Monday of the 1st Week of Advent

Matt 8:5-11

The Centurion’s Servant


November 28, 2016 Monday

“Lord, I am not worthy to have you enter under my roof; only say the word and my servant will be healed.” The centurion uttered these words in faith before Jesus as he requested Him to heal his servant. The same words we declare before we receive Jesus in the Holy Eucharist, showing that we personally need God’s healing. Though we are not worthy to receive Him, in faith we seek and trust Him. For in love Jesus truly gives Himself to us. As Pope Francis in His Apostolic Exhortation Evangelii Gaudium says, “The Eucharist, although it is the fullness of Sacramental life, is not a prize for the perfect but a powerful medicine and nourishment for the weak.” Let us approach God full of trust like that of the centurion and of Blessed Maria Hellena Stollenwerk whose memorial we celebrate today.

Bl. Helena, co-foundress of the Mission Congregation Servants of the Holy Spirit, trusting in God and filled with the longing to be sent to China as a missionary, left her home and inheritance in Rollesbroich in the German Eifel. She persevered for seven years, working as a kitchen maid with three other women in the Society of the Divine Word mission house, hoping for the fulfillment of their missionary vocation. On December 8, 1889, she co-founded the mission congregation of the Servants of the Holy Spirit.

Full of trust and in faith let us encounter Jesus in the Eucharistic celebration and welcome Him to our life that we may share His Word and His mission as we say “Lord, I am not worthy that you should enter under my roof, but only say the word and my soul shall be healed.” (Fr. Dennis Manzana, SVD | Taiwan, ROC Bible Diary 2016)


Monday of the 1st Week of Advent (Year C) – Mateo 8:5-11. Unsa man nga batasan ang angay natong huptan kon kita anaa sa taas nga hut-ong sa katilingban? Ang opisyal nga Romanhon diha sa ebanghelyo maoy atong modelo. Una, nagpakita siya og dakong pagtoo sa makaluwas nga gahum ni Cristo. Bisan tuod ubos sa iyang pagmando ang gatosan ka mga sundalo, miila siya nga may mas gamhanan pa kay kaniya, ang Ginoo. Ug ikaduha, nagpakita kining opisyal og usa ka maloloy-ong kasingkasing. Sa mga Romano niadtong higayona, ang ulipon gipakasama og bili sa usa ka mananap nga igo lamang patrabahoon ug pwedeng pasakitan o ibaligya sama sa usa ka butang. Apan, kining opisyal nagpakilooy kang Jesus alang sa kaayohan sa iyang ulipon. Kini nagpakita lamang sa iyang pagkabuotan bisan sa taas niyang kahimtang. (Abet Uy)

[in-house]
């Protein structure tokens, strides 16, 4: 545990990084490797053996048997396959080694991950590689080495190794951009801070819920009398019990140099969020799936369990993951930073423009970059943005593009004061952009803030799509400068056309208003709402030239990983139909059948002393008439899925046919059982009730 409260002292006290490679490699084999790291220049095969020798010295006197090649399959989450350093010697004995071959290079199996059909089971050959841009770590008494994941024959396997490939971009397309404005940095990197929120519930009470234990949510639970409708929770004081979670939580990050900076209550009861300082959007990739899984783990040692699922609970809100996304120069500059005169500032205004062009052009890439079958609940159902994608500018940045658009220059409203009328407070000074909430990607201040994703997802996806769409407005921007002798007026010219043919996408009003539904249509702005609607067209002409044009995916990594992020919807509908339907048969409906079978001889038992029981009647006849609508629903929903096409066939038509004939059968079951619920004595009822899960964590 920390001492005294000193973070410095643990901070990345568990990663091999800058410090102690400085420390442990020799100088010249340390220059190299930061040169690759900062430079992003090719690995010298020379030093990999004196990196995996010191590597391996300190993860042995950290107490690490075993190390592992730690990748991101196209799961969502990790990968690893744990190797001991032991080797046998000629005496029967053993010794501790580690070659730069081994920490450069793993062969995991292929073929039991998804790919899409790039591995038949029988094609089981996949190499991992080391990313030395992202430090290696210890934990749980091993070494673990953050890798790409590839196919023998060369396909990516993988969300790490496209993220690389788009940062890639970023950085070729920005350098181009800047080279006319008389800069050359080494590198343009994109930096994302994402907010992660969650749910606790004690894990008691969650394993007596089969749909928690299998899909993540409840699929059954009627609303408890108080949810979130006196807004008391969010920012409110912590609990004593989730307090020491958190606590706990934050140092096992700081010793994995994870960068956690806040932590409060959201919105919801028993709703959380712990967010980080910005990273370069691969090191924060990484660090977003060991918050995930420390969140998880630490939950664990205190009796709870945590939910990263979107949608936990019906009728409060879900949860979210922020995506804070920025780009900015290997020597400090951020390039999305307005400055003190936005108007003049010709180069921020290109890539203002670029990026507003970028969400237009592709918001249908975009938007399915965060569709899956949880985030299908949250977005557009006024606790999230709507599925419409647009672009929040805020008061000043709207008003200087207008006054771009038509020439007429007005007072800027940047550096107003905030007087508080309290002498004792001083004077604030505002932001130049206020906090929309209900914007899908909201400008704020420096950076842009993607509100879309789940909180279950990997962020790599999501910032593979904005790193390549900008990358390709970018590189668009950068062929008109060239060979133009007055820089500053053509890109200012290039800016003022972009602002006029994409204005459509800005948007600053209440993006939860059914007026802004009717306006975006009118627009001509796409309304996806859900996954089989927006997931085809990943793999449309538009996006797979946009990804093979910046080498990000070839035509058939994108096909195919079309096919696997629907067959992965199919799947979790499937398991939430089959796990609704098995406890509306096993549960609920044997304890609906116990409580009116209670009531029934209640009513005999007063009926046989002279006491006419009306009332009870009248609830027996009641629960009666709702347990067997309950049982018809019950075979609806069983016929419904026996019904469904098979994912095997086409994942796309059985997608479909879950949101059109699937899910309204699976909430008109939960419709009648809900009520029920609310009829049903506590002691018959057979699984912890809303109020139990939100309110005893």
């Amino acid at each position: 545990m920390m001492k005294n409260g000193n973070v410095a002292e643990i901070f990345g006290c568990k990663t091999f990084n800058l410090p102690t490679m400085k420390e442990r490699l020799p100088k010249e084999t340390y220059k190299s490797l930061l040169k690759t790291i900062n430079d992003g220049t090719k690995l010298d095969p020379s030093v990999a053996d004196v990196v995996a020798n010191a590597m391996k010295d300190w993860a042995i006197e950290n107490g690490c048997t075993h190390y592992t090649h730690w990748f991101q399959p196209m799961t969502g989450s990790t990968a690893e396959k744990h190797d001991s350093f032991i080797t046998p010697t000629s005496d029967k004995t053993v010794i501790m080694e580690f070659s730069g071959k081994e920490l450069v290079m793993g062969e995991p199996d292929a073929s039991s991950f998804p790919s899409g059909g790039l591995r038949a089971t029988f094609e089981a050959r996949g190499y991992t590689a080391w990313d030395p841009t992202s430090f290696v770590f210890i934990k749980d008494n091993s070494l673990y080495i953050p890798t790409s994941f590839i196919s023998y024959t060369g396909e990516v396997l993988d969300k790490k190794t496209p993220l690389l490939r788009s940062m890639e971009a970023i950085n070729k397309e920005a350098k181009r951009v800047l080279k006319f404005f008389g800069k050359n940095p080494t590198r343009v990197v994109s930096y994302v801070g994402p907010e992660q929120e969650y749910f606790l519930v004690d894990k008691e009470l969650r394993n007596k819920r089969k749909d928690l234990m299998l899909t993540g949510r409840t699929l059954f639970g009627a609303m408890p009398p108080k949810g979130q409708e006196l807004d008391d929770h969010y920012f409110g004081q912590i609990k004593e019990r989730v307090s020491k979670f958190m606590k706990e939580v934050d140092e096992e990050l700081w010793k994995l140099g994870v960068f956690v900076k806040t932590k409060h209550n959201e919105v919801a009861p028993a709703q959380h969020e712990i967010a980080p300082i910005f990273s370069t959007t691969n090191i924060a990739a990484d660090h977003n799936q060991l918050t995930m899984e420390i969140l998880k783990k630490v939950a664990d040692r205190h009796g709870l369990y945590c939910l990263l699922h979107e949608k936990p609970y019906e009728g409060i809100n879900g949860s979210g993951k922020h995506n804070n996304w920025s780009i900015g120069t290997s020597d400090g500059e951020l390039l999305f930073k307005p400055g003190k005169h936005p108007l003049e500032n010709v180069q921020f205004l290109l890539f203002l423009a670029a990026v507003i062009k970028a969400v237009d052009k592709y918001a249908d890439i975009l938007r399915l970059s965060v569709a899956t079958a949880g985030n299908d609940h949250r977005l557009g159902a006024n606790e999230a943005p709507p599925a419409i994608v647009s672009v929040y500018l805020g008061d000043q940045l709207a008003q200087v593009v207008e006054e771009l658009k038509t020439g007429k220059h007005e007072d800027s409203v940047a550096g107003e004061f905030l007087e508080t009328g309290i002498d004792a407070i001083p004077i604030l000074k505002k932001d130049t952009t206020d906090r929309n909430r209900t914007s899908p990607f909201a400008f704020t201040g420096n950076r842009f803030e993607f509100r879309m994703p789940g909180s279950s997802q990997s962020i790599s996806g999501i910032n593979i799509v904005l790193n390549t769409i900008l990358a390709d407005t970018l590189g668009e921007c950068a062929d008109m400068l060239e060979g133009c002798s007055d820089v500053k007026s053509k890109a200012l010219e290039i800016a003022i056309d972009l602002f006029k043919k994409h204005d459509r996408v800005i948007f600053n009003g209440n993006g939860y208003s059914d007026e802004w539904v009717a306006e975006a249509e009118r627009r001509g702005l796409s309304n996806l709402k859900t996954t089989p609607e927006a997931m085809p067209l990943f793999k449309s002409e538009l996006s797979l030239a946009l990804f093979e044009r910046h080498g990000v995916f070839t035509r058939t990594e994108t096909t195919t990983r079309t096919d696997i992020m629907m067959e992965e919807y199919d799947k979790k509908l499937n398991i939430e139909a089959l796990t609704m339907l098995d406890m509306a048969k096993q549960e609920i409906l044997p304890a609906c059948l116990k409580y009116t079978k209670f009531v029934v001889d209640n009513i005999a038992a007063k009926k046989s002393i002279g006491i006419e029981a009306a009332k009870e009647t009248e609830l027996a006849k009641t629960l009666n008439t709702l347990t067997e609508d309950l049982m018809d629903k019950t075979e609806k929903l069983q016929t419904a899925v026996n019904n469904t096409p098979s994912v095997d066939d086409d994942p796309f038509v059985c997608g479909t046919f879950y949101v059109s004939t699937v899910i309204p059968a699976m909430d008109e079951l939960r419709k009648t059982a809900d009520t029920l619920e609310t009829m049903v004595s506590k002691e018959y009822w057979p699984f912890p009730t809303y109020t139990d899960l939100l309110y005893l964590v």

(English) Matthew 8: 5-11. What attitude should we have when we are in the highest levels of society? The Roman officer in the gospel is our model. First, he showed great faith in the saving power of Jesus Christ. While under his command hundreds of soldiers, he recognizes that there is more powerful than him, Lord. And second, showed the officer a compassionate heart. The Romans at that time, the slave value compared to an animal that only work and can injure or sell such a thing. However, these officials begged for the good of his servants. It was his discretion in his long position.


Sunday, November 27, 2016

MONDAY OF THE 1ST WEEK OF ADVENT – MATEO 8:5-11. UNSA MAN NGA BATASAN ANG ANGAY NATONG HUPTAN KON KITA ANAA SA TAAS NGA HUT-ONG SA KATILINGBAN? Ang opisyal nga Romanhon diha sa ebanghelyo maoy atong modelo. Una, nagpakita siya’g dakong pagtoo sa makaluwas nga gahum ni Kristo. Bisan tuod ubos sa iyang pagmando ang gatosan ka mga sundalo, miila siya nga adunay mas gamhanan pa kay kaniya, ang Ginoo. Ug ikaduha, ang opisyal naghupot og maloloy-ong kasingkasing. Sa mga karaang Romano, ang ulipon gipakasama’g bili sa mga hayop nga igo lang patrabahoon ug pwedeng pasakitan ug ibaligya sama sa usa ka butang. Apan, kining opisyal nangaliyupo kang Hesus alang sa kaayohan sa iyang kabos nga ulipon. Siya nagpamatuod sa panultihon: “To be rich, is not what you have in your bank account, but what you have in your heart.” Posted by Abet Uy



1st Week of Advent (Year A), Monday, 28-11-16

Isaiah 4:2-6 / Matthew 8:5-11

An average dictionary would have something like over 50,000 entries and with over 70,000 definitions.

That is quite a number of words with quite a number of definitions.

But despite their abundance, words still have a powerful effect on our lives and in our thinking.

A carefully chosen word or phrase can save a situation, whereas a careless choice of words can ruin everything.

So if the pen is mightier than the sword, then the spoken word can be as powerful as the action.

In the gospel, the centurion recognized the authority of Jesus and the power of His Word, the centurion being a man of authority himself.